Phosphodiesterase type 5 enzyme
Cyclic nucleotide phosphodiesterases are important group of enzymes controlling the concentration of cGMP and cAMP which are the intracellular secondary messengers controlling various physiological processes. The phosphodiesterase superfamily is divided into 11 different families namely (PPDE1-PDE11), PDE5 being one of the family members.
Phosphodiesterase type 5 is a phosphoric-diester hydrolase enzyme that catalyzes the breakdown of phosphodiester bond by hydrolysis of cyclic nucleotide, particularly cyclic guanosine monophosphate (cGMP) to its corresponding 5′ nucleotide monophosphates (GMP). Phosphodiesterase type 5 has one subtype (PDE5A) which has four isoforms (PDE5A1-4) in human.
Structure of Phosphodiesterase type 5 enzyme
Phosphodiesterase type 5 consists of three domains: A C-terminal helical domain, N-terminal cyclin and a linker domain which is helical. The active site domain, in which the drug binds to the protein, is present at the joint portion of the three domains.
Distribution of Phosphodiesterase type 5 in human body
In humans, phosphodiesterase type 5 is mostly distributed in smooth muscle (visceral, vascular) and skeletal muscles. It can be found in kidneys, prostate, heart, liver, penis, urethra, bladder, uterus, corpus cavernosum, pancreas, clitoris and smooth muscles present in the wall of vagina. It is also found in cerebral Purkinje cells and gastric epithelial cells.
Role of Phosphodiesterase type 5 in human diseases
Nowadays, phosphodiesterase type 5 enzyme inhibitor is in limelight. The enzyme is a novel target for the treatment of erectile dysfunction and pulmonary hypertension. In human, L-arginine-nitric oxide-guanylyl cyclase-cyclic guanosine monophosphate pathway is involved in penile erection. A cascade of enzymatic reaction takes place in the process, starting from the release of nitric oxide in the cells to the synthesis of cAMP.
During sexual arousal, nitric oxide, which is produced from oxygen and L-arginine in presence of nitric oxide synthase, is released from nerves and endothelial cells which find its way into the cytoplasm of smooth muscle cells of penis. Nitric oxide then binds with guanylyl cyclase present in cytosol, triggering the formation of cGMP in presence of ATP. cGMP activates cGMP binding protein, protein kinase G and cGMP ion channels.
Activated protein kinase G then phosphorylates several proteins, and due to these protein interactions, there is a reduction of intracellular calcium levels. Reduced calcium levels results in relaxation of smooth muscles, venous constriction, arterial dilatation and increased blood flow into the penis and hence erection. Phosphodiesterase type 5 enzyme in turn inhibits penis erection by hydrolyzing cGMP to GMP in presence of zinc at the catalytic site. Thus PDE5 decreases cGMP level in smooth muscles.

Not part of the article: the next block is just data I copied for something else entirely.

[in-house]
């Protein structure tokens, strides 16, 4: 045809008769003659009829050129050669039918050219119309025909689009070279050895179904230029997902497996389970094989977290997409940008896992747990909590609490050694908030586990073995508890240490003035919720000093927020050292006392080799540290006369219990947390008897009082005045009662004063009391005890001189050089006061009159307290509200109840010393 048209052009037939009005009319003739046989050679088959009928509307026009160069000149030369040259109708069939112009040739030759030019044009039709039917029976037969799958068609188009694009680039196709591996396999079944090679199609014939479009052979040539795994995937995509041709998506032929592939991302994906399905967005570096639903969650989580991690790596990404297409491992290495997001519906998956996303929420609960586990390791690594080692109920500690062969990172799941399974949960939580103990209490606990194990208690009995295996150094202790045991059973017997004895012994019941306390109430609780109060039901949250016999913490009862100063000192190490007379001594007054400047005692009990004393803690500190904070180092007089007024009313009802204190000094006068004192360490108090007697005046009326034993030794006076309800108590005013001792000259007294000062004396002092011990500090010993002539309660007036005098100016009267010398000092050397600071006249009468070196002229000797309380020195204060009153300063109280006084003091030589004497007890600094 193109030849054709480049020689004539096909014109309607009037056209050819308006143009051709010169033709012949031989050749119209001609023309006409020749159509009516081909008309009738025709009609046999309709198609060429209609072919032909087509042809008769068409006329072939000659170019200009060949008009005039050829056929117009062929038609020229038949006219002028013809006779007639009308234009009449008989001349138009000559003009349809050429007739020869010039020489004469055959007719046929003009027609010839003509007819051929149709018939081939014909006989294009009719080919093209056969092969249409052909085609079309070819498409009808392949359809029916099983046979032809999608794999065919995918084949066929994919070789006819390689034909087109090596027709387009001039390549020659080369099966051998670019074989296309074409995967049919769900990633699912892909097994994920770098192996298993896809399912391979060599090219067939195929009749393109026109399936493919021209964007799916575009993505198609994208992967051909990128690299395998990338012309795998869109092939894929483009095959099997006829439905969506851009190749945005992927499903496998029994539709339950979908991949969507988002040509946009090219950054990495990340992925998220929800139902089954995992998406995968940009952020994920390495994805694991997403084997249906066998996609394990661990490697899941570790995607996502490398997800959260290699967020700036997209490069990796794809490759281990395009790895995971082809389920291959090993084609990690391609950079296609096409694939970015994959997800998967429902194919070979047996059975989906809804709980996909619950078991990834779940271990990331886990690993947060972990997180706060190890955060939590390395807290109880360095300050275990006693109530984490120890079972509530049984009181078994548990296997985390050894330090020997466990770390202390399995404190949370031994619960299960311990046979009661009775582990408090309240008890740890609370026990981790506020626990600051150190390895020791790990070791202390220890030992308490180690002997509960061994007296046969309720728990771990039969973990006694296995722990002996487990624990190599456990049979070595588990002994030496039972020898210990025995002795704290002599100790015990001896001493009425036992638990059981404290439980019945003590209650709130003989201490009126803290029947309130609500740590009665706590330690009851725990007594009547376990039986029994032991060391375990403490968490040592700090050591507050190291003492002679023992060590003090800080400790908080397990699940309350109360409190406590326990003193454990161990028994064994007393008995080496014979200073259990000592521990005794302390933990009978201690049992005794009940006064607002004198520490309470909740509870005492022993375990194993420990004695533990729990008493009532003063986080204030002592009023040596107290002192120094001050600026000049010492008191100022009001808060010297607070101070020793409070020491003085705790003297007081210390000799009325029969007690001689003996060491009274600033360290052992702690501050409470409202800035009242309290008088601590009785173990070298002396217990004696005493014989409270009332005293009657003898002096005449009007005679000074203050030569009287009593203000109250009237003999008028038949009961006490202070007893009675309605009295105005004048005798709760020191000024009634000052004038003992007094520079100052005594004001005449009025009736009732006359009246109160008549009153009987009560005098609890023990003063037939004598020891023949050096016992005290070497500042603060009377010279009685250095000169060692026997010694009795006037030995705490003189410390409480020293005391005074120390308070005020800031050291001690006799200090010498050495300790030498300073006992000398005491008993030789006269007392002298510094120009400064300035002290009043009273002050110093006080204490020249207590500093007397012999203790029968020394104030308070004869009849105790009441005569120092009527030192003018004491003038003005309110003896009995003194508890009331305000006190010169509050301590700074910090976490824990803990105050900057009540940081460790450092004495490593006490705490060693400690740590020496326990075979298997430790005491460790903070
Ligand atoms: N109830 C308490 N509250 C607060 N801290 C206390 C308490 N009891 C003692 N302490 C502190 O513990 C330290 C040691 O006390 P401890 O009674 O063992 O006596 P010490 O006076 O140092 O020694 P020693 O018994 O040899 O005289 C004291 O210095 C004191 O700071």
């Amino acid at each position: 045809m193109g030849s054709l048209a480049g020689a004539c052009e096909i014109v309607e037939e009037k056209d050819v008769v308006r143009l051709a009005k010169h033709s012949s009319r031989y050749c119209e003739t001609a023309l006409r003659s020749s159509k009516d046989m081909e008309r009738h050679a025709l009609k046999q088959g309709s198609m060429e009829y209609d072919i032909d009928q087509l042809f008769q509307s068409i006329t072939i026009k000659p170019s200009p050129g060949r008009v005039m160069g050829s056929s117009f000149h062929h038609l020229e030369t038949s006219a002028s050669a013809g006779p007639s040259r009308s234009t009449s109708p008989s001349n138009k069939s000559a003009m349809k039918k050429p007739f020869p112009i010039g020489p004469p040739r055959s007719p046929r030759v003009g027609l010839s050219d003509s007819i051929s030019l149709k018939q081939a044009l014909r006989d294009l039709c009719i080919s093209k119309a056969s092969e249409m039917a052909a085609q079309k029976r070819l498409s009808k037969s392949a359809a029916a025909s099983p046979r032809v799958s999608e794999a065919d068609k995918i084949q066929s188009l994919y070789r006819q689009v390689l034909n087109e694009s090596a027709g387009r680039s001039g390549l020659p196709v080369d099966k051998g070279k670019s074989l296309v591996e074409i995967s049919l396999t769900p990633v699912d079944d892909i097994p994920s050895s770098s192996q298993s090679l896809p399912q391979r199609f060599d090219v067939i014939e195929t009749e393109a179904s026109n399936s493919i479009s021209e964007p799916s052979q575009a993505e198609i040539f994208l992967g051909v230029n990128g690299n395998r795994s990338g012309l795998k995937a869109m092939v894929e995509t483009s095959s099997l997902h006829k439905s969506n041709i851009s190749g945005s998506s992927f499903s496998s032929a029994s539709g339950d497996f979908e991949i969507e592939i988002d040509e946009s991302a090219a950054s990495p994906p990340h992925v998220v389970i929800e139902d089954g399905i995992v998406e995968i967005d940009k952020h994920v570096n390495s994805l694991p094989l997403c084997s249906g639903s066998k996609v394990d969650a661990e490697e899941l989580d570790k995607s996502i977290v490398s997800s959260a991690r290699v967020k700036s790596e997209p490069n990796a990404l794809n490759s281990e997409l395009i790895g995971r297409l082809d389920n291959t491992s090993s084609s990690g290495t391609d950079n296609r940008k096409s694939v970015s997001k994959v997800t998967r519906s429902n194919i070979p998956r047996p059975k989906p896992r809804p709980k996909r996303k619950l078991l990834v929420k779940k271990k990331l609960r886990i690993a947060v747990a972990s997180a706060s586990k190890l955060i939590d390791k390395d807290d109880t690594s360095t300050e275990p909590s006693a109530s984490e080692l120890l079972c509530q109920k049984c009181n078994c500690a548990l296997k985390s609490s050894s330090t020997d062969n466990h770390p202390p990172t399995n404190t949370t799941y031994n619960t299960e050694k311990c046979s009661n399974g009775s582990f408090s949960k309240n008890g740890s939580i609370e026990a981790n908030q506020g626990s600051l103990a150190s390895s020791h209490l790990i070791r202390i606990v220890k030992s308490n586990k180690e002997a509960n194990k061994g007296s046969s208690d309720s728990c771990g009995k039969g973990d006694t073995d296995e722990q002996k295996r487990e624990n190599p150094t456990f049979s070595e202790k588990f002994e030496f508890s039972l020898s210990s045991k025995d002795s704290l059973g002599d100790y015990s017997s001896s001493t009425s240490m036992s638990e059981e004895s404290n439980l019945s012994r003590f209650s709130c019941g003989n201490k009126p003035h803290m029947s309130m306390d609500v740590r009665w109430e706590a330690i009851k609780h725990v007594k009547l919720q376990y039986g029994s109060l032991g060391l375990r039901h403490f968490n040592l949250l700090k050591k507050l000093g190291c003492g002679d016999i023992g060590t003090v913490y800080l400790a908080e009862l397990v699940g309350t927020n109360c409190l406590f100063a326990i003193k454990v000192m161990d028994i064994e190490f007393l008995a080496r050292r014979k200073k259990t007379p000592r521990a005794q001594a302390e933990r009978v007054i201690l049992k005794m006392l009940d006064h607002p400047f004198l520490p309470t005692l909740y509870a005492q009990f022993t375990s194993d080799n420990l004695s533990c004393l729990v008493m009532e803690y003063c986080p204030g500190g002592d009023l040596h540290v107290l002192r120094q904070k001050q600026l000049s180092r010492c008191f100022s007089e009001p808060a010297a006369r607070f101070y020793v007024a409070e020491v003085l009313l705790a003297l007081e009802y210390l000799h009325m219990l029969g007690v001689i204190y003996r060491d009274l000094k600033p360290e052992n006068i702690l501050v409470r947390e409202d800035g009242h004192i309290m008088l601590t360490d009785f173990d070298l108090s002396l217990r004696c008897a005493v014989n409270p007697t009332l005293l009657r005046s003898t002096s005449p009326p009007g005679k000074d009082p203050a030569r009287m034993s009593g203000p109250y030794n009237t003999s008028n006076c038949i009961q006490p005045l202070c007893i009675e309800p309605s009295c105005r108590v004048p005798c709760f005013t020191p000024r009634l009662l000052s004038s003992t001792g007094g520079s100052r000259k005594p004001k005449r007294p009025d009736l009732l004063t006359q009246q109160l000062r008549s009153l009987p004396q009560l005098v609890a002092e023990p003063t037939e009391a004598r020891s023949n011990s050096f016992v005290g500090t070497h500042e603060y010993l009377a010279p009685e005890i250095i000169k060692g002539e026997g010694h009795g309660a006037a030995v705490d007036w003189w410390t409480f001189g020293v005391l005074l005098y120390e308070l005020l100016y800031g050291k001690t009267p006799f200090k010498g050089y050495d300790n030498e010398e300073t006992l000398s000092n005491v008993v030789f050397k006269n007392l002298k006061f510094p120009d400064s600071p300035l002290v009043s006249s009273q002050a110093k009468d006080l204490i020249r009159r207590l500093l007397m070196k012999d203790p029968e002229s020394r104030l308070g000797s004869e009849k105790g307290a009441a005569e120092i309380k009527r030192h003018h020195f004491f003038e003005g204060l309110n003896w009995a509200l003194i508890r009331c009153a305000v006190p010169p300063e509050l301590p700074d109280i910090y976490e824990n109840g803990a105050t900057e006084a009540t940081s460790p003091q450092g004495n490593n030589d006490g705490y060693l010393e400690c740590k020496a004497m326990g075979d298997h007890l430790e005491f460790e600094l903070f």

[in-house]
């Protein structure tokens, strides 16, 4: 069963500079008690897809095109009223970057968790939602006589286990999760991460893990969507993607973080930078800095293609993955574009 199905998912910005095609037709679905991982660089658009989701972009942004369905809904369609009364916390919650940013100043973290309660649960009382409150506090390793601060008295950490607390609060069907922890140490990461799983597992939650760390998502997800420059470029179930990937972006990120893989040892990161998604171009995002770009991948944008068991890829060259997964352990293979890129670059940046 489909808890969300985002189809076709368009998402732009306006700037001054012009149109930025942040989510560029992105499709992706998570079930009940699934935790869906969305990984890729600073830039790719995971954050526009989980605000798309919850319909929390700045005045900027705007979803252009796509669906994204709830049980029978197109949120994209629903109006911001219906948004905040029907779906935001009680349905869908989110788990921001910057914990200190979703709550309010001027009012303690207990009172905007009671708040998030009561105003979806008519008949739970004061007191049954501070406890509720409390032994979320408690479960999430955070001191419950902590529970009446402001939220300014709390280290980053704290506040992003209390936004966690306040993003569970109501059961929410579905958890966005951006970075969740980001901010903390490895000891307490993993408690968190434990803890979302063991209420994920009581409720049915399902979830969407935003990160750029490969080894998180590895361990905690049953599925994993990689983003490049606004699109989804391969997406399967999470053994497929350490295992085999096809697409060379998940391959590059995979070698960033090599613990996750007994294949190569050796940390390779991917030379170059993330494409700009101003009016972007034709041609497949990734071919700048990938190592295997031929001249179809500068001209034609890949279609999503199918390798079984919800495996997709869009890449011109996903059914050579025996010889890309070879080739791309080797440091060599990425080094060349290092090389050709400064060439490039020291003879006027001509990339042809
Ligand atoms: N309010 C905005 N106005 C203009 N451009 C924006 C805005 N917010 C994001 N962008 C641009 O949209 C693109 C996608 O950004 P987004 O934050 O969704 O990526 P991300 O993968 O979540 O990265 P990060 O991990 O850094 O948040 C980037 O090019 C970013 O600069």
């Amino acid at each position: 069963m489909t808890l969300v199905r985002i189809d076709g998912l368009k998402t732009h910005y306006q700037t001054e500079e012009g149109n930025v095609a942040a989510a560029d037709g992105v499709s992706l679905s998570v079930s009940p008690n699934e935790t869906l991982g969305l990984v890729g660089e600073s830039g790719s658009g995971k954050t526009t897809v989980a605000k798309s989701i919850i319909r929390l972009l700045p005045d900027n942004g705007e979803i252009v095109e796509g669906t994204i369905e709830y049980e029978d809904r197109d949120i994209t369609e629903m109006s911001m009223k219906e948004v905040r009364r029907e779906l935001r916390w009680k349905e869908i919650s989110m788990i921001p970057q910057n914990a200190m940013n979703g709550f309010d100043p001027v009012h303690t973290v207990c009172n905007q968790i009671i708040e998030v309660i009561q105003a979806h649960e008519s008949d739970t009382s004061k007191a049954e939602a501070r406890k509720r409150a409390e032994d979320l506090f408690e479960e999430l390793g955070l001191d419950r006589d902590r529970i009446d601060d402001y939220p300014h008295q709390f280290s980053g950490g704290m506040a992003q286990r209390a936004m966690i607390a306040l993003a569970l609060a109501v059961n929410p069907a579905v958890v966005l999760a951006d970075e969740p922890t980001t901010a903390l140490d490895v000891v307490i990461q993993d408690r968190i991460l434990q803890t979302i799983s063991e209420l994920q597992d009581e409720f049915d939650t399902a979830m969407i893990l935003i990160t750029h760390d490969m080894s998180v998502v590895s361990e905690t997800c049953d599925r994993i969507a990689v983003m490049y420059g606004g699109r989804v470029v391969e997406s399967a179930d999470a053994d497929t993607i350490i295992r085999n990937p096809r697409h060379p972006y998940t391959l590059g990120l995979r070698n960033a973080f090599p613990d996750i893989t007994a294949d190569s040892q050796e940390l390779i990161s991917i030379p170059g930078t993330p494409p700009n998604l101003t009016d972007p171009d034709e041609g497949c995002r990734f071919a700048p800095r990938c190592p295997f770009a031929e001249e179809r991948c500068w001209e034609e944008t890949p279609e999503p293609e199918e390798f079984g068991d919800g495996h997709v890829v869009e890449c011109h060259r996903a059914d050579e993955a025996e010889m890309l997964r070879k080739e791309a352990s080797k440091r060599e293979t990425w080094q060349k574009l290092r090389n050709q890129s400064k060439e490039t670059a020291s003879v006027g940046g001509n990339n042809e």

Malfunction of PDE5 results in decreased cGMP level due to which relaxation of smooth muscle in the penile tissue does not occur. This causes erectile dysfunction. Sexual dysfunction is also caused by stress, diabetes, blood pressure, spinal cord injury, neurological disorders, cardiovascular diseases and prostatectomy surgery.
Substances like sildenafil citrate, vardenafil, tadalafil and udenafil are used in the treatment of erectile dysfunction. These drugs specifically bind to the catalytic site of PDE5 thereby inhibiting the activity of the enzyme.
This results in increased level of PDE5 in penis which leads to improved erections. Tadalafil is used in the treatment of lower urinary tract symptoms in men with benign prostatic hyperplasia. Sildenafil citrate and tadalafil are approved drugs by FDA for the treatment of pulmonary hypertension (PAH).
PDE5 inhibitors for the treatment of chronic obstructive pulmonary disease, cardiovascular diseases, premature ejaculation, female arousal disorder and other vascular diseases are in experimental stage.
Side effects of PDE5 inhibitor include nasal congestion, skin flushing, headache and gastrointestinal disorder.
Phosphodiesterase type 5 thus proves to be a novel enzyme target molecule for the discovery of more efficacious drugs for the treatment of sexual and pulmonary diseases.